The iPhone’s screen is certainly small, if you’re comparing it to a laptop/desktop/tablet. Furthermore, if your application’s interface requires controller buttons or a keyboard, you have to make room for virtual buttons/keys on the screen. (If the game can be operated via mouse pointer, your finger serves as the controller, requiring no extra screen real-estate.)
How does the iPhone compare to the PSP and DS, two successful handheld game systems? They’re comparable, spec-wise.
- iPhone (held horizontally): 3″ x 2″ screen, with 480×320 pixel resolution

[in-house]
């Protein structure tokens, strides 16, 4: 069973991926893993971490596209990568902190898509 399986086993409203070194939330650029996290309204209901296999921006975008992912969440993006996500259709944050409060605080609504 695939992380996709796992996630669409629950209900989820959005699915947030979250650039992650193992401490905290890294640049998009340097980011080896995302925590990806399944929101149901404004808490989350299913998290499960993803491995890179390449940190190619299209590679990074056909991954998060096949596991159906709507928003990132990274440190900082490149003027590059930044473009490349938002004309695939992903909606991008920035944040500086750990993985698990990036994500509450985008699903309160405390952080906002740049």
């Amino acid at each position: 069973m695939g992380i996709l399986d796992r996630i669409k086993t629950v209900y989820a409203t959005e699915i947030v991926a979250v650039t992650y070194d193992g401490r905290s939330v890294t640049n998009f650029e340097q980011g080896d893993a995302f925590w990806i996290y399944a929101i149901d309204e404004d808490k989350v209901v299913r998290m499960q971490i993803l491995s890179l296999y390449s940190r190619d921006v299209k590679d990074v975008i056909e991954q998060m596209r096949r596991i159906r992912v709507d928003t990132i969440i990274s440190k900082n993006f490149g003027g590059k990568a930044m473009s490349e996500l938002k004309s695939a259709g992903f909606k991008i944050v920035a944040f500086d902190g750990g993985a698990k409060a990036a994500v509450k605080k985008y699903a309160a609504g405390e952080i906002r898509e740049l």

- Sony PSP: 3.74″ x 2.12″ screen, 480×272 pixel resolution
- Nintendo DS: 3.62″ x 2.44″, 384×256 pixel resolution (combination of two screens)
For games, the big difference between the iPhone and the PSP and DS, of course, is that the PSP and DS each have physical buttons alongside the screen. If I were a game developer making an action game for the iPhone requiring a controller, I’d be concerned about screen real-estate; and, I’d worry even more about the effectiveness of virtual buttons will be, with no tactile feel to them.
But I think the iPhone is viable for interactive drama / comedy / fiction, either using the virtual keyboard to enter dialog/commands, or using a finger to pick from dialog menus. The iPhone’s screen is large enough to watch a small number of characters conversing, in a television-style presentation. I just watched an episode of Mad Men on it, and I found it satisfying. (As for cinema, I have to agree with David Lynch: “get real”.)